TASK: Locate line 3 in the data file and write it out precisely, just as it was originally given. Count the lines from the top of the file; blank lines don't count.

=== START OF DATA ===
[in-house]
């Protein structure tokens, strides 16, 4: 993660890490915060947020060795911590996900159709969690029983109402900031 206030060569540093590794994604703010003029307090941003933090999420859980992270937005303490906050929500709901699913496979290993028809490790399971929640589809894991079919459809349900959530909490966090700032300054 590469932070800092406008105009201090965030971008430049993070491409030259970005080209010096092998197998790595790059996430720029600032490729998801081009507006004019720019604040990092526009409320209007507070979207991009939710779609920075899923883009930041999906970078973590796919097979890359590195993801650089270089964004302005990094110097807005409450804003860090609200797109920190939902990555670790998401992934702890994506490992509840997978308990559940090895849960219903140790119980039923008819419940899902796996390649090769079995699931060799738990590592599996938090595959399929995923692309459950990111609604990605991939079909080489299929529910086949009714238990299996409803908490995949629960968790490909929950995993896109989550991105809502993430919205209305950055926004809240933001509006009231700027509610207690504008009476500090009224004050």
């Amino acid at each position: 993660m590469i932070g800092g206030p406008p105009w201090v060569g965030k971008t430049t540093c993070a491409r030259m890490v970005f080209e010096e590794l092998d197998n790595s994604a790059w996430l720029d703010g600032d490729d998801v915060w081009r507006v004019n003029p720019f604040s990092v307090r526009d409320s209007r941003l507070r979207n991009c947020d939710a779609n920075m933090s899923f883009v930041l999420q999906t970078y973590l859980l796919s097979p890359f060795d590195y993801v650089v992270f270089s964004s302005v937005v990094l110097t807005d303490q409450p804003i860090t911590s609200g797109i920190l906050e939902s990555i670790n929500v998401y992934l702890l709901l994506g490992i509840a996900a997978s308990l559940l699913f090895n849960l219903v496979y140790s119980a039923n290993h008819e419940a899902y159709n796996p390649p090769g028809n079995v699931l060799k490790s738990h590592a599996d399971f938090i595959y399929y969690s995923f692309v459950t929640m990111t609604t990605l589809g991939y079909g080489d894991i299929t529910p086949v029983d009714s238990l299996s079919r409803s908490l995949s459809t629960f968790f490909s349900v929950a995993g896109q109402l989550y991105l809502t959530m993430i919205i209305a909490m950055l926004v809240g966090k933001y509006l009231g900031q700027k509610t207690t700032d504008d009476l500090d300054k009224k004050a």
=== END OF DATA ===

């Amino acid at each position: 993660m590469i932070g800092g206030p406008p105009w201090v060569g965030k971008t430049t540093c993070a491409r030259m890490v970005f080209e010096e590794l092998d197998n790595s994604a790059w996430l720029d703010g600032d490729d998801v915060w081009r507006v004019n003029p720019f604040s990092v307090r526009d409320s209007r941003l507070r979207n991009c947020d939710a779609n920075m933090s899923f883009v930041l999420q999906t970078y973590l859980l796919s097979p890359f060795d590195y993801v650089v992270f270089s964004s302005v937005v990094l110097t807005d303490q409450p804003i860090t911590s609200g797109i920190l906050e939902s990555i670790n929500v998401y992934l702890l709901l994506g490992i509840a996900a997978s308990l559940l699913f090895n849960l219903v496979y140790s119980a039923n290993h008819e419940a899902y159709n796996p390649p090769g028809n079995v699931l060799k490790s738990h590592a599996d399971f938090i595959y399929y969690s995923f692309v459950t929640m990111t609604t990605l589809g991939y079909g080489d894991i299929t529910p086949v029983d009714s238990l299996s079919r409803s908490l995949s459809t629960f968790f490909s349900v929950a995993g896109q109402l989550y991105l809502t959530m993430i919205i209305a909490m950055l926004v809240g966090k933001y509006l009231g900031q700027k509610t207690t700032d504008d009476l500090d300054k009224k004050a």